Clippers’ comeback bid falls short this time in loss at Miami

The Clippers' Eric Bledsoe goes up for a shot as the Heat's Tyler Herro, left, and Caleb Martin defend Jan. 28, 2022.
The Clippers’ Eric Bledsoe, who scored 19 points, goes up for a shot as the Heat’s Tyler Herro, left, and Caleb Martin defend Friday. The Clippers lost 121-114.
(Lynne Sladky / Associated Press)

Moments after Clippers coach Tyronn Lue had finished his postgame interview, he walked away and sighed.

“Aw, man,” Lue said.

His team had just endured another large deficit, the Clippers trailing the Miami Heat by 23 points in the third quarter.

And his team had just made another furious rally, slicing that deficit to four points, putting Miami on its heels late in the fourth quarter.


But unlike the three previous games on this eight-game trip the Clippers rallied to win, they couldn’t pull this one out, falling to the Heat 121-114 at Miami on Friday night.

The Clippers had come back from 24 points down to win at Philadelphia and from 35 down to win at Washington, setting a franchise record for largest comeback and tying for the NBA’s second-largest comeback since 1996, when the league began recording play-by-play data. The Clippers also came back from 14 points down at Orlando.

The Clippers' Luke Kennard goes to the basket over the Heat's Duncan Robinson, left, and P.J. Tucker (17).
The Clippers’ Luke Kennard, who had 23 points off the bench, goes to the basket over the Heat’s Duncan Robinson, left, and P.J. Tucker (17).
(Lynne Sladky / Associated Press)

In truth, getting down and then coming back is taking a toll on Lue.

“I’m tired of it,” Lue said.

He then laughed.

“It’s exhausting,” Lue said. “But we do what we can. We scrape and compete. When we find the right combinations, we stick with it and they stick with it as well, knowing that we can come back and just continuing doing what we’ve been doing, playing hard, competing, making the right basketball play and we’ll be able to get back in the game. Like I said, we’ve done it all year long. It’s not something that we want to continue to keep doing.”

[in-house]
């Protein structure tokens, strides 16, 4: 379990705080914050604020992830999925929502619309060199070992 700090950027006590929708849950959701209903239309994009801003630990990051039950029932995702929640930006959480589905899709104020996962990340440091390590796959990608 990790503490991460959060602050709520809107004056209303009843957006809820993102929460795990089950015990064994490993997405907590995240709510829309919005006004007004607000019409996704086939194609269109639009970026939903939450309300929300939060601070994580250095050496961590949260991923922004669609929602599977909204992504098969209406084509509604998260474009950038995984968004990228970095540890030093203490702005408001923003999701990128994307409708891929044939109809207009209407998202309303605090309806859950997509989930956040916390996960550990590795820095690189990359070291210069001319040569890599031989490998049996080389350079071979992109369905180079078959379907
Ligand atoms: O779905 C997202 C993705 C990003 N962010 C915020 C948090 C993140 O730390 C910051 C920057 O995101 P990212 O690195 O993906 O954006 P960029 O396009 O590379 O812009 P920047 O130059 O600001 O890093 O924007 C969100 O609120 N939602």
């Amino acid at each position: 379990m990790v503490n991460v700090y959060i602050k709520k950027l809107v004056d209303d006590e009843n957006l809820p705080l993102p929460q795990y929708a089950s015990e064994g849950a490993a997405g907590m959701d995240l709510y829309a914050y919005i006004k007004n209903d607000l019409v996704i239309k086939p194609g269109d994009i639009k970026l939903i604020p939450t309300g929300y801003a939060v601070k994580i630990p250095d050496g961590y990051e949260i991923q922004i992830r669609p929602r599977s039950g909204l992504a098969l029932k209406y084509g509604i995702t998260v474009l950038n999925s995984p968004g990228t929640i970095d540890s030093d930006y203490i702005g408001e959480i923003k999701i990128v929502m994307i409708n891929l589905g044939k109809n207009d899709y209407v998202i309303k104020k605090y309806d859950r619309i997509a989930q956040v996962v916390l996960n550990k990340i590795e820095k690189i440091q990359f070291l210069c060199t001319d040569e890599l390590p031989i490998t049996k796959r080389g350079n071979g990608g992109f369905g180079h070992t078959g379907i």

Their two stars have missed most of the season and many of their roll players have also been out. Yet coach Tyronn Lue has kept the Clippers relevant.

The Clippers fell into a hole this time because Heat point guard Gabe Vincent caught fire.

Vincent made his first six three-pointers in the third, a big reason why the Heat opened an 85-62 lead that had the Clippers reeling.

He finished the game seven for 12 from three-point range, scoring 18 of his 23 points in the third.

“I just thought it got away from us in the third quarter when Gabe was able to make those [six] threes,” Lue said.

But these are the Clippers, and they have a sense that no deficit is too large for them to overcome.

So when they trimmed the margin to 11 in the third, their confidence began to grow again.

Miami's Jimmy Butler dunks during the first half Jan. 28, 2022.
Miami’s Jimmy Butler, who scored 26 points, dunks during the first half.
(Lynne Sladky / Associated Press)

Lue went to his small, energy lineup of Eric Bledsoe, Luke Kennard, Justise Winslow, Brandon Boston Jr. and Jay Scrubb. When Lue made changes, it was Terance Mann and Amir Coffey back with the small-ball group.

Kennard had 16 of his 23 in the fourth to help the Clippers’ cause. Bledsoe came off the bench to score 19 points, Coffey had 15 points and Winslow had 10 points, 10 rebounds and five assists.

“When we play that lineup, we play small ball,” Coffey said. “We try and get out in transition. As soon as we get the rebound, all five guys are running. On the offensive side, it’s a lot of small-small pick-and-rolls and just a lot of interchangeable things because essentially we’re playing with five guards out there.”

Even when the Clippers trailed by 18 in the fourth, there, of course, was no giving up.

After Kennard got a steal and passed to Coffey, the Clippers got to within 117-113 with 33.9 seconds left.

But that was as close as it would be.

“I was cramping up tonight, to be honest, my left calf,” Winslow said. “But basketball should be hard. You should be sweating. You should be wanting Gatorade. You shouldn’t be able to play all the minutes straight like I did. I don’t know how I did it. My leg was hurting a bit.

“But, man, this is what you want as a competitor, to be in these close games, to be able to fight and claw back. But it’s definitely an exhausting sport.”